Jonathan Withington, Media Relations Chief at US Citizenship and Immigration Services (USCIS) informed Hindustan Times that the Trump administration was not going to consider the proposal that could lead to deportation of H-1B visa holders, including 500,000 to 750,000 Indians. Officials in USCIS stated that even if there should be any changes in section 104(c) of AC 21, they would not be compelled to leave the country. After they complete the 6-year limit, the employers can seek extensions based on section 106(a)-(b) of AC 21.
The earlier proposal to end a visa grant was formulated based on the policy of, “buy American, hire American” by Donald Trump to create jobs for the American population. This initial policy had led to increased anxiety among the Indian IT firms in America. Now this reconsideration has come as a major relief to the community who could have been deported earlier.
“This is a significant development. We are delighted about this news. We are grateful to USCIS for this,” stated an official in Immigration Voice. They hailed their efforts to protect H-1B visa holders from India.
India Today mentioned that this move happened due to increased displeasure that is seen in the business community. The Department of Homeland Security said that they did not consider the change and will not deport foreign workers.
The US Citizenship and Immigration Services (USCIS) recommenced processing H-1B visas five months after it had suspended the services temporarily to manage the rush of new petitions. The premium processing of the H-1B work visas will be in all categories but subject to the limit set by the Congress.
The upper limit set for FY 2018 is 65,000 H-1B visas. In addition, work has also begun on the annual 20,000 petitions to hire employees with a US higher educational degree. This service is only available for the pending request and not new submissions.
USCIS takes 15 days to clear the visa under premium processing. According to the Times of India, “If the 15-calendar day processing time is not met, the agency will refund the petitioner’s premium processing service fee and continue with expedited processing of the application,” the USCIS said.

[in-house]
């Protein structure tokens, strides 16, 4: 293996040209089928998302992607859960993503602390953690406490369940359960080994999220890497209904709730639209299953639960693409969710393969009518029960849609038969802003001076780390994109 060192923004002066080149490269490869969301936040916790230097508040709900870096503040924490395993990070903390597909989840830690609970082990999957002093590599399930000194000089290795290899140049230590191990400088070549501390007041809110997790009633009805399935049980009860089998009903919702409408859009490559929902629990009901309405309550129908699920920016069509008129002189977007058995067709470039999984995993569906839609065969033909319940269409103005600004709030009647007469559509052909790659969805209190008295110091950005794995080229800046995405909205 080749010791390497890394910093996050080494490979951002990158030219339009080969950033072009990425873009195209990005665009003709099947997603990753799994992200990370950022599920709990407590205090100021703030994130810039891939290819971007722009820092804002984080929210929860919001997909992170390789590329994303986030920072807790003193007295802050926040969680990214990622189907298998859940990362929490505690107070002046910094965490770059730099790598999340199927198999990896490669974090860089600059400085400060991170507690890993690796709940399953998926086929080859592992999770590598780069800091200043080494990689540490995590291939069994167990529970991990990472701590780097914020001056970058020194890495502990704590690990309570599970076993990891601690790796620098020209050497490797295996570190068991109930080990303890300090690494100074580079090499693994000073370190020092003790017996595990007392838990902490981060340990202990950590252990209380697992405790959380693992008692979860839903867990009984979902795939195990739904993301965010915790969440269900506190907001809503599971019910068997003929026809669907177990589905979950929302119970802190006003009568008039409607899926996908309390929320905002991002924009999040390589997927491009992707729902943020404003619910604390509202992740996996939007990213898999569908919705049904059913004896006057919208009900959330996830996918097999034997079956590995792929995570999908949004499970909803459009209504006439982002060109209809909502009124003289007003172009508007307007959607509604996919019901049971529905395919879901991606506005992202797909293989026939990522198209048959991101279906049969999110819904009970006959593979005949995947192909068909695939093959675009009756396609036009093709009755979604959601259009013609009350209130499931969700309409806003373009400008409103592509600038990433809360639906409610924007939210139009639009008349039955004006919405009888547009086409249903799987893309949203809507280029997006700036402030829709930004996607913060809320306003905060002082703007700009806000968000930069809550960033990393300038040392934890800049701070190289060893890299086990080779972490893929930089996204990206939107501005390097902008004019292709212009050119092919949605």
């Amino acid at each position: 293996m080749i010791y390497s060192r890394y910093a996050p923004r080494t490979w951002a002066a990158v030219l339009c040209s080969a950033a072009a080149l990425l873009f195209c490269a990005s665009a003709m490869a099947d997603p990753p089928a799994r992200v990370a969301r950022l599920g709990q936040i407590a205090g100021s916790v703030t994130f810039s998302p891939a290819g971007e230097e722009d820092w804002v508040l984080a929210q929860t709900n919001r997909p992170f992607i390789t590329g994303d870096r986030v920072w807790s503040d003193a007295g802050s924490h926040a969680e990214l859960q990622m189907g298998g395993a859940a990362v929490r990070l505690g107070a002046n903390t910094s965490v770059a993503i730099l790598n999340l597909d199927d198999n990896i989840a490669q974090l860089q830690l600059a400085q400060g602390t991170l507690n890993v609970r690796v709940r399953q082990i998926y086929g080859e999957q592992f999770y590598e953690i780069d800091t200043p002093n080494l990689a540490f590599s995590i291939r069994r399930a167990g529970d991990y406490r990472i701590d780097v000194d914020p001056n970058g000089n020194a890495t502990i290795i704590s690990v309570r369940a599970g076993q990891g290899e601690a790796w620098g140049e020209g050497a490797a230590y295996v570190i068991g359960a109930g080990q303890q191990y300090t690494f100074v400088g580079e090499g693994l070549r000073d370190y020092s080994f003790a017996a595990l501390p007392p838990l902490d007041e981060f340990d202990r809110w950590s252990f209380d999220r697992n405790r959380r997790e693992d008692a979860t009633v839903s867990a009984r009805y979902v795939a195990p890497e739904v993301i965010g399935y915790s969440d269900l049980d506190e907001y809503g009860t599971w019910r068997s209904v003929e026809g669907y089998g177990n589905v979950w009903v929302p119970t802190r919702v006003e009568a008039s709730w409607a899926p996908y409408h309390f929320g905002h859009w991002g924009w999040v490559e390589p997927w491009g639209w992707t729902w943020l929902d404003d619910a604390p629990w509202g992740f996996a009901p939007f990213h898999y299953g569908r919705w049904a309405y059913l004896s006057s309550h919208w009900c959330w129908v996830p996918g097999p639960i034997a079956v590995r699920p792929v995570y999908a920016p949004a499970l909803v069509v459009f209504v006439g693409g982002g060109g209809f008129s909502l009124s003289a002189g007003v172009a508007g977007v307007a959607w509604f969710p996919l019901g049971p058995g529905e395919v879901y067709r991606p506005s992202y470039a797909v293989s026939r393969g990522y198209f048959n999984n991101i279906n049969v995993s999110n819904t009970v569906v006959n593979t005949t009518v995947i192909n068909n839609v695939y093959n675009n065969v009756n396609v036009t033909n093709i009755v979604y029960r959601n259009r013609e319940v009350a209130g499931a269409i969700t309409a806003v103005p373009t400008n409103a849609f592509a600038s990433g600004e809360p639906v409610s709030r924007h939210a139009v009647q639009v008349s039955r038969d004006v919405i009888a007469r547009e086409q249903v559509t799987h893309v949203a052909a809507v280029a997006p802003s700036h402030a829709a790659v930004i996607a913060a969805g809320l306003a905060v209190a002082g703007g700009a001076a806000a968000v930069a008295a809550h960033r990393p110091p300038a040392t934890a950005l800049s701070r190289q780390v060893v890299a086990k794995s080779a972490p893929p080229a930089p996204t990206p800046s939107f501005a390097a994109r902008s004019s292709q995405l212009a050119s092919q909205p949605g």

The H-1B is a visa in the United States under the Immigration and Nationality Act that allows US companies to employ foreign workers possessing theoretical or technical expertise in speciality occupations. The visa is popular among the Indian IT professionals as technology companies use it to hire employees each year.
The Trump administration has set out a new set of guidelines for six mainly Muslim countries as well as refugees. One major rule is that the immigrants need to have a close relative in the United States in order to obtain a US visa. The supreme court has put in place a partial travel ban which the then republican candidate, Donald Trump, promised during his campaign.
These set of guidelines came to light when the department cable was leaked to the press and is yet to be confirmed, according to a report by Al Jazeera. The countries which fall under this new visa rules are Syria, Sudan, Somalia, Libya, Iran and Yemen. Refugees, irrespective of their nationality, fall under this visa rule. The term ‘close relative’ here is defined as a parent, spouse, child, adult son or daughter, son or daughter-in-law or sibling.
Journalists, students, workers or lecturers who have valid invitations to the country may be exempt from the ban.
While the new travel restrictions will be enforced strictly by the visas will not be revoked from existing visa holders.
According to the cable which was obtained by the AP News, the laws will be put in place on June 29, 2017.
India’s External Affairs Minister, Sushma Swaraj who champions the 140 character ‘twitter diplomacy’ in India, is not simply called a ‘global thinker’ –by the Foreign Policy Magazine– just like that.
On January 12, when Swaraj rebuked Amazon in two succinctly worded tweets– for selling doormats bearing the imprints of the Indian national flag– it garnered mixed reactions from all quarters on Twitter.
She not only demanded an apology from the e-commerce conglomerate on Twitter but also threatened to stop issuing visas to the company’s employees and cancel those already granted.
While some argued Swaraj meted the tweets unwittingly, as products bearing national flags are common abroad, some others defended her stance; given her political leanings and the inadvertent rage for disrespecting the sacrosanct National flag.
So now, the entire episode has branched out into two different discussions, that ultimately snowballed into one important question- Should politicians use social media as a legitimate clearinghouse? And if so, to what extent?
If we were to take a cue from the U.S President Donald Trump, it most certainly is coming of age.
The positives about social media diplomacy are that it factors in transparency and immediacy, that all other forms of governmental processes fail to encompass.
The fact that Amazon pulled down these products the very same day is proof of what social media is capable of.